“Time is needed for the plant to not only grow back its leaves, but also its roots,” says Hanson. “In Alberta’s short growing season, early defoliation causes a huge loss in pasture production for the whole grazing year. As well, if a plant is later defoliated and grazed before it has recovered, the root system and the next year’s yield will be greatly compromised.”
Reducing the volume of a root system reduces the above-ground yield. “Grazing heavily in the spring when the plants are developing their root system will affect their ability to regrow and survive any drier conditions later in the growing season,” adds Hanson. “The more frequently plants are grazed without full recovery even later on in the season, the greater this impact will be seen in pastures this year or in future years.”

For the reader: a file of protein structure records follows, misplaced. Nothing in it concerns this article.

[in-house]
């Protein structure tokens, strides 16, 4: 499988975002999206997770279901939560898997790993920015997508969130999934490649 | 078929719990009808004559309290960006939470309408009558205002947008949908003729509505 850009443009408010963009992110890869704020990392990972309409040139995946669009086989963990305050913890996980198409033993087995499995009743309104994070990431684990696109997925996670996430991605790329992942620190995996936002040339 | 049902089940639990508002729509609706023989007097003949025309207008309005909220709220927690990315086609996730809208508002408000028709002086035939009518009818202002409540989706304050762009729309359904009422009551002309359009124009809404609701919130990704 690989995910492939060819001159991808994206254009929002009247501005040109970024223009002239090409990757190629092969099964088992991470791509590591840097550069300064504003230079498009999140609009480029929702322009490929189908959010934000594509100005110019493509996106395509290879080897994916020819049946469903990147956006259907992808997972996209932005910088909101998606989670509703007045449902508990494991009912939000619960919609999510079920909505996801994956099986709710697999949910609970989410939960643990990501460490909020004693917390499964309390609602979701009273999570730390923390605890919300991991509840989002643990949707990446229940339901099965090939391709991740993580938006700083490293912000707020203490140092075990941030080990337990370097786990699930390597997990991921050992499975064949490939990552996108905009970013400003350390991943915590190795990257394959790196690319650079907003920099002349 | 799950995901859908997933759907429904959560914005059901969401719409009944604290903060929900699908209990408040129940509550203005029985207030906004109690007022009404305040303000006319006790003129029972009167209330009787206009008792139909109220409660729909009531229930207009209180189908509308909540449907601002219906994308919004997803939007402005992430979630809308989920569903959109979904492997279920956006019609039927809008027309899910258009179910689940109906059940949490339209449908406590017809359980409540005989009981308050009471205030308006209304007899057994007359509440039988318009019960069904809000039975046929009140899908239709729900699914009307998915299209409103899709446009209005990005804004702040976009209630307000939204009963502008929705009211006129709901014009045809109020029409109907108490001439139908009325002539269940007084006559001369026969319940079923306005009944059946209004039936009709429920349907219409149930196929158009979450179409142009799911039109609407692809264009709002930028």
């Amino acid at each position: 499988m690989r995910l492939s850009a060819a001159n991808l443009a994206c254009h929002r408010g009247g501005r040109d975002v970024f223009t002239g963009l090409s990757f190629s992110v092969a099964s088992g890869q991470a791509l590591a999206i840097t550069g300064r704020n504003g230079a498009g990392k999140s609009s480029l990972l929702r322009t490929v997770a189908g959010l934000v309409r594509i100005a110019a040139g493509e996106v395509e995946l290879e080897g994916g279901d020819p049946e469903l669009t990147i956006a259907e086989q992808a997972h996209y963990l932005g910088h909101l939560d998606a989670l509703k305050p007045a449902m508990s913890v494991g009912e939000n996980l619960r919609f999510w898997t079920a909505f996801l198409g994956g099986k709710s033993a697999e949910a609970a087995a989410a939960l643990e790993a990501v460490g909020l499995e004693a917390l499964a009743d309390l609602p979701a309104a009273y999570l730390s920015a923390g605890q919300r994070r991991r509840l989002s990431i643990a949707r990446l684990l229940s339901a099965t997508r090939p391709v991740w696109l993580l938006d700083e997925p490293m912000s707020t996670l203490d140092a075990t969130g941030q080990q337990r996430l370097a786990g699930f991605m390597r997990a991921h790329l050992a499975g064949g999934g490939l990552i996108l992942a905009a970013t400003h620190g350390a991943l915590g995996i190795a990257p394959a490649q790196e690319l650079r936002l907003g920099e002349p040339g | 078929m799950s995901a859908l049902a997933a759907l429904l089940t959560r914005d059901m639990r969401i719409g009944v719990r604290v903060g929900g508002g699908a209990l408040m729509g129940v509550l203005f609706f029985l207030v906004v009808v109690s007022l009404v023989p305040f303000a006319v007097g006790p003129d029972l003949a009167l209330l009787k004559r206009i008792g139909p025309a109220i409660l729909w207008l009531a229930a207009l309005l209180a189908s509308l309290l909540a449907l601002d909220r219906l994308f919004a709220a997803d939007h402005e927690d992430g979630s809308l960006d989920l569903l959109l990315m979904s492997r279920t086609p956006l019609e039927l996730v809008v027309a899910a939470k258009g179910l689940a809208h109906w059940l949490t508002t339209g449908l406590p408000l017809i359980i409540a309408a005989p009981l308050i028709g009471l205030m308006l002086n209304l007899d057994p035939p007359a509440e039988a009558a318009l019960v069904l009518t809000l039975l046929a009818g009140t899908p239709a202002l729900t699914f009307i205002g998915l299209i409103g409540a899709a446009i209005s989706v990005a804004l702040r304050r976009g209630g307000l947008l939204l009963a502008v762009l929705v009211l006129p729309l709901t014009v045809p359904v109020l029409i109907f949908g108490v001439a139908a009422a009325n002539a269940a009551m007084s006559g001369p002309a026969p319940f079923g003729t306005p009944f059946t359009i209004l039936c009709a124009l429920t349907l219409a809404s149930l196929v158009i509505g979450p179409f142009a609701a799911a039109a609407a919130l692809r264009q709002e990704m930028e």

Litter, or old plant residue, is important for moisture retention and offers protection to new seedlings from being grazed down too far. However, too much litter can also hinder plant regrowth in the spring by not allowing enough sunlight to penetrate to the soil surface and slowing down the rate of soil warming. Says Hanson, “Selecting a pasture that contains the most plant litter would be a wise move if you need to put your animals out to pasture now and may encourage more regrowth in the coming year. The litter also contains some nutrients so it helps to supplement the animal’s diet and provide fill.”